James Simons’s $29 billion Renaissance Institutional Equities Fund fell 8.7% in August 2007 when his com­puter mod­els used to buy and sell stocks were over­whelmed by se­cu­ri­ties’ price swings. The two-year-old quan­ti­ta­tive, or quant’, hedge fund now has de­clined 7.4 per­cent for the year. Simons said other hedge funds have been forced to sell po­si­tions, short-cir­cuit­ing sta­tis­ti­cal mod­els based on the re­la­tion­ships among se­cu­ri­ties.

On 25 September 2008, Renaissance wrote a com­ment let­ter to the Securities and Exchange Commission, dis­cour­ag­ing them from im­ple­ment­ing a rule change that would have per­mit­ted the pub­lic to ac­cess in­for­ma­tion re­gard­ing in­sti­tu­tional in­vestors’ short po­si­tions, as they can cur­rently do with long po­si­tions. The com­pany cited a num­ber of rea­sons for this, in­clud­ing the fact that institutional in­vestors may al­ter their trad­ing ac­tiv­ity to avoid pub­lic dis­clo­sure”.[35]

In July 2014 Renaissance Technologies was in­cluded in a larger in­ves­ti­ga­tion un­der­taken by Carl Levin and the Permanent Subcommittee on Investigations on tax eva­sion by wealthy in­di­vid­u­als.[5] The fo­cus of the tax avoid­ance in­ves­ti­ga­tion was Renaissance’s trad­ing strat­egy — which in­volved trans­ac­tions with banks such as Barclays Plc and Deutsche Bank AG — through which prof­its con­verted from rapid trad­ing were con­verted into lower-taxed, long-term cap­i­tal gains.[5] The strat­egy was also ques­tioned by the Internal Revenue Service (IRS).[5] The higher rates for the five years un­der in­ves­ti­ga­tion would have been 44.4 per­cent, as com­pared to 35 per­cent, whereas the lower rate was 15 per­cent, as com­pared to 23.8 per­cent.[5]

The IRS con­tend[ed] that the arrange­ment Renaissance’s Medallion fund had with the banks, in which the fund owned op­tion con­tracts rather than the un­der­ly­ing fi­nan­cial in­stru­ments, is a ruse and that the fund in­vestors owe taxes at the higher rate. Because Medallion could claim that it owned just one as­set — the op­tion — and held it for more than a year, in­vestors could de­clare their gains to be long-term in­vest­ments.

According to the Center for Responsive Politics, Renaissance is the top fi­nan­cial firm con­tribut­ing to fed­eral cam­paigns in the 2016 elec­tion cy­cle, do­nat­ing $33,108,000 by July.[36] By com­par­i­son, over that same pe­riod sixth ranked Soros Fund Management has con­tributed $13,238,551.[36] Renaissance’s man­agers have also been ac­tive in the 2016 cy­cle, con­tribut­ing nearly $30 mil­lion by June, with Mercer rank­ing as the #1 in­di­vid­ual fed­eral donor, largely to Republicans, and Simons ranked #5, largely to Democrats.[37] They were top donors to the pres­i­den­tial cam­paigns of Hillary Clinton[38] and Donald Trump.[39]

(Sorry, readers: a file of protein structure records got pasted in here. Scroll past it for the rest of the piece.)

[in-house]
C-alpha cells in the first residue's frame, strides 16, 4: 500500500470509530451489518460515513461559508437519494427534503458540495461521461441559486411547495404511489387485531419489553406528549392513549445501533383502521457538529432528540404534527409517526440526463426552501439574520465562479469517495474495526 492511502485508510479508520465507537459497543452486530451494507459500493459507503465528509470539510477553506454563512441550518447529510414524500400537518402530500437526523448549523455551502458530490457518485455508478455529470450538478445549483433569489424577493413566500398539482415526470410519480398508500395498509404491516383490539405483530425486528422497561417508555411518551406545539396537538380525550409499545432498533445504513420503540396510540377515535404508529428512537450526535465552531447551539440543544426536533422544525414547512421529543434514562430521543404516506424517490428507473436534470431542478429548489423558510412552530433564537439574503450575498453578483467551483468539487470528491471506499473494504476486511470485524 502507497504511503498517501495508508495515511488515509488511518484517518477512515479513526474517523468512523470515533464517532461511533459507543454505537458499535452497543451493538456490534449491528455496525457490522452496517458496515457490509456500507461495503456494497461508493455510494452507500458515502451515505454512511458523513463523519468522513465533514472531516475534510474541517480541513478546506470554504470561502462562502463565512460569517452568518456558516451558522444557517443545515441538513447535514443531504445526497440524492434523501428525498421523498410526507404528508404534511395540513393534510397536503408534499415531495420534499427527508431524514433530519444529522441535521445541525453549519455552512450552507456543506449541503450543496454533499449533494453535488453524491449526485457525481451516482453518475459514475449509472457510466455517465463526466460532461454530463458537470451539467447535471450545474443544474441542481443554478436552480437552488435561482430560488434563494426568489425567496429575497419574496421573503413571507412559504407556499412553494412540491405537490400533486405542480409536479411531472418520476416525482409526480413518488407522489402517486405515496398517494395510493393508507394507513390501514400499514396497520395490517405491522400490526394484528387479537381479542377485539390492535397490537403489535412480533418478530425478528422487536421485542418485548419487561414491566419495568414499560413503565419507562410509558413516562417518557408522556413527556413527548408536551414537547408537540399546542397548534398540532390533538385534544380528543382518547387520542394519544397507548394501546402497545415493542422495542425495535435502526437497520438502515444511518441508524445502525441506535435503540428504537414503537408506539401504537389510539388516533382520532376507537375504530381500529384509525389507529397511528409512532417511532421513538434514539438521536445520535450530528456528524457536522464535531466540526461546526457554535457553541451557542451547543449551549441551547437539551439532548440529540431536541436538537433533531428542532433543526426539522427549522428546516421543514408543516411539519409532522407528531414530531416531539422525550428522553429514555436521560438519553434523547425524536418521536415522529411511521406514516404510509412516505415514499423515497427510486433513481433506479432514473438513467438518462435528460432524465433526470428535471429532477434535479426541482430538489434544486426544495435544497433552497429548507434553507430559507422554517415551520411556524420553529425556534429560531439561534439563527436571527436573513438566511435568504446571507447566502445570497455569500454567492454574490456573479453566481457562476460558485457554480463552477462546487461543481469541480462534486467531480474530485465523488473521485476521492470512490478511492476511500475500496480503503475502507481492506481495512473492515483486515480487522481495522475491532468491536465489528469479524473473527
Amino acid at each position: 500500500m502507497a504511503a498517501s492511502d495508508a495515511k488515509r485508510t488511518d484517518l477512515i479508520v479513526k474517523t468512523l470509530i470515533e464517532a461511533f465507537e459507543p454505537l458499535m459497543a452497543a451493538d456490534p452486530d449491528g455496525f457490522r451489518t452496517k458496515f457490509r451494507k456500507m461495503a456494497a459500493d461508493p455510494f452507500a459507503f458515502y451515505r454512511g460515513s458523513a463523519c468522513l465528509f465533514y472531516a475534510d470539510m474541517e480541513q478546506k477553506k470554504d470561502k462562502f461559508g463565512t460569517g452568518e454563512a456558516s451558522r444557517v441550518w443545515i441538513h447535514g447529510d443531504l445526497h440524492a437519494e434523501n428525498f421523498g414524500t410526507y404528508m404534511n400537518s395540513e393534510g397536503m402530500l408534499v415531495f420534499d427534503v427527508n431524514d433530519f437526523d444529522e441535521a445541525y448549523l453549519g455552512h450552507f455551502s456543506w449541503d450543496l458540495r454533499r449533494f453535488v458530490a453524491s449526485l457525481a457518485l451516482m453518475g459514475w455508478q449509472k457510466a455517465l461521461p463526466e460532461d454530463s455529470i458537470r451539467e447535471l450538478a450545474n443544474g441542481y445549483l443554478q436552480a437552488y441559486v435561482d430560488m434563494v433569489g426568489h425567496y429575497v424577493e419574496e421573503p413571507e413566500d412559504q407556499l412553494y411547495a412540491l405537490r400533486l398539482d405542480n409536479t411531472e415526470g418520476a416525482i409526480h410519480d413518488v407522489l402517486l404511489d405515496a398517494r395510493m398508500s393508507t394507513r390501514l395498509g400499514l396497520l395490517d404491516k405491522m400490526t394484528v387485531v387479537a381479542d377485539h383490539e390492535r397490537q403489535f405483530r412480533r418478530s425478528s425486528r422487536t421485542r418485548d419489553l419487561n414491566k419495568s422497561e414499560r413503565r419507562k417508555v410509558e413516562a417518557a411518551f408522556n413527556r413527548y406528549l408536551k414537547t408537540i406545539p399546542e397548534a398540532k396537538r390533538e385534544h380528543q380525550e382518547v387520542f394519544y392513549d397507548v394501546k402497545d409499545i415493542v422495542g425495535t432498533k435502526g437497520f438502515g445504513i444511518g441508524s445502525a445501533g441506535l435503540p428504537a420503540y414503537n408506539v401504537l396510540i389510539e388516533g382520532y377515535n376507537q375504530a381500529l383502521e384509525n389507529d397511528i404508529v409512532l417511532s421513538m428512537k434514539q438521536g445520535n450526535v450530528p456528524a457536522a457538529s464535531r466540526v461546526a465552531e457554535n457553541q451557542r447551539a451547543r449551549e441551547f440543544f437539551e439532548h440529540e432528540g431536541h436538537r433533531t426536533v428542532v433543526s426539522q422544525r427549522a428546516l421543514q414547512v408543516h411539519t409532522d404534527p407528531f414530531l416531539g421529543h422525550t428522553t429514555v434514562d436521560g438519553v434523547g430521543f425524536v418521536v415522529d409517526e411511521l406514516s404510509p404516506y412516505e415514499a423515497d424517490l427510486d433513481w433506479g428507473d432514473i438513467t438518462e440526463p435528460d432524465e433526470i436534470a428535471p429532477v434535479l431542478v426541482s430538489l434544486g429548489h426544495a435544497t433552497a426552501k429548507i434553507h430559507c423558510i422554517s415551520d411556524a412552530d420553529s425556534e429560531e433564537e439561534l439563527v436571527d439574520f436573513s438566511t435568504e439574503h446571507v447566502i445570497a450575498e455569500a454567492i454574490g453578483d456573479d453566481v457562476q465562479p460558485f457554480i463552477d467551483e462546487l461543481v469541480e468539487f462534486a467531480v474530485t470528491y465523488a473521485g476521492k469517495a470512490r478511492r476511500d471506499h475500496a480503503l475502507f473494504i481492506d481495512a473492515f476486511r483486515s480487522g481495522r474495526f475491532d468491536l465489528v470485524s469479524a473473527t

During the 2016 cam­paign cy­cle Simons con­tributed $26,277,450, rank­ing as the 5th largest in­di­vid­ual con­trib­u­tor. Simons di­rected all but $25,000 of his funds to­wards lib­eral can­di­dates. Robert Mercer con­tributed $25,059,300, rank­ing as the 7th largest in­di­vid­ual con­trib­u­tor. Robert Mercer di­rected all funds con­tributed to­wards con­ser­v­a­tive can­di­dates.

Since 1990 Renaissance has con­tributed $59,081,152 to fed­eral cam­paigns and since 2001 has spent $3,730,000 on lob­by­ing.[40]


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Connection Kit

These de­vices al­low you to con­nect, con­trol and mon­i­tor Live with a range of in­no­v­a­tive tech­nolo­gies and com­mu­ni­ca­tion pro­to­cols. Use LEGO® MINDSTORMS® EV3, Arduino, or lit­tleBits™ to con­nect up sen­sors, lights or mo­tors, open your sound world up to the web through JSON-based APIs, or con­vert OSC data to MIDI data. The list of in­put and out­put pos­si­bil­i­ties for mu­sic & sound cre­ation with Live is al­most end­less.

These de­vices al­low you to con­nect, con­trol and mon­i­tor Live with a range of in­no­v­a­tive tech­nolo­gies and com­mu­ni­ca­tion pro­to­cols. Use LEGO® MINDSTORMS® EV3, Arduino, or lit­tleBits™ to con­nect up sen­sors, lights or mo­tors, open your sound world up to the web through JSON-based APIs, or con­vert OSC data to MIDI data. The list of in­put and out­put pos­si­bil­i­ties for mu­sic & sound cre­ation with Live is al­most end­less.

The Pack con­sists of 11 Max for Live de­vices: a toolkit for ex­plo­ration, or to open up in Max and adapt to your own needs (Max pro­gram­ming knowl­edge is re­quired for this!). Some de­vices demon­strate how you can use each pro­to­col to cap­ture dif­fer­ent types of data.

You can get the pack us­ing the down­load but­ton to the right or by fork­ing our repos­i­tory on GitHub.

Here’s more on how you can use each de­vice.